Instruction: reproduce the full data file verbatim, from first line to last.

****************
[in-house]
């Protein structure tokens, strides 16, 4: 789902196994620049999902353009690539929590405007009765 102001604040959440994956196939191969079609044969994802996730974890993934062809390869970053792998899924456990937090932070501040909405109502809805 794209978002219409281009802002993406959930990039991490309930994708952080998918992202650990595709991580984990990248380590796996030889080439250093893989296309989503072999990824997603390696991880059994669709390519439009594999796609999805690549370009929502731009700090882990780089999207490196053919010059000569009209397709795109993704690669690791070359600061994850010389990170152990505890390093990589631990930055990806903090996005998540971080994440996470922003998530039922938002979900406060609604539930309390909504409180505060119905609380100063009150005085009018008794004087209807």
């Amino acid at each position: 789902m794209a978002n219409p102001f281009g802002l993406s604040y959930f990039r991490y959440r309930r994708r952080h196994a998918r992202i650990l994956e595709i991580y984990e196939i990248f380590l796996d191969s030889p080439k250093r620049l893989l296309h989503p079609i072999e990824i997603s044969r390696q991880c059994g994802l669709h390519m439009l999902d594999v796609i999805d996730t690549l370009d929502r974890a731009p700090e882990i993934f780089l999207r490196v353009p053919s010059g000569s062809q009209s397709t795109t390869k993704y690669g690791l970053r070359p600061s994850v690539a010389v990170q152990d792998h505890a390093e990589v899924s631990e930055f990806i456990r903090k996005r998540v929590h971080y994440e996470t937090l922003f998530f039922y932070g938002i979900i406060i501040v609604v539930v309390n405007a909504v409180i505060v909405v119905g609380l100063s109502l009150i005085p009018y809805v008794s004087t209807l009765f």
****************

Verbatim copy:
[in-house]
């Protein structure tokens, strides 16, 4: 789902196994620049999902353009690539929590405007009765 102001604040959440994956196939191969079609044969994802996730974890993934062809390869970053792998899924456990937090932070501040909405109502809805 794209978002219409281009802002993406959930990039991490309930994708952080998918992202650990595709991580984990990248380590796996030889080439250093893989296309989503072999990824997603390696991880059994669709390519439009594999796609999805690549370009929502731009700090882990780089999207490196053919010059000569009209397709795109993704690669690791070359600061994850010389990170152990505890390093990589631990930055990806903090996005998540971080994440996470922003998530039922938002979900406060609604539930309390909504409180505060119905609380100063009150005085009018008794004087209807």
């Amino acid at each position: 789902m794209a978002n219409p102001f281009g802002l993406s604040y959930f990039r991490y959440r309930r994708r952080h196994a998918r992202i650990l994956e595709i991580y984990e196939i990248f380590l796996d191969s030889p080439k250093r620049l893989l296309h989503p079609i072999e990824i997603s044969r390696q991880c059994g994802l669709h390519m439009l999902d594999v796609i999805d996730t690549l370009d929502r974890a731009p700090e882990i993934f780089l999207r490196v353009p053919s010059g000569s062809q009209s397709t795109t390869k993704y690669g690791l970053r070359p600061s994850v690539a010389v990170q152990d792998h505890a390093e990589v899924s631990e930055f990806i456990r903090k996005r998540v929590h971080y994440e996470t937090l922003f998530f039922y932070g938002i979900i406060i501040v609604v539930v309390n405007a909504v409180i505060v909405v119905g609380l100063s109502l009150i005085p009018y809805v008794s004087t209807l009765f």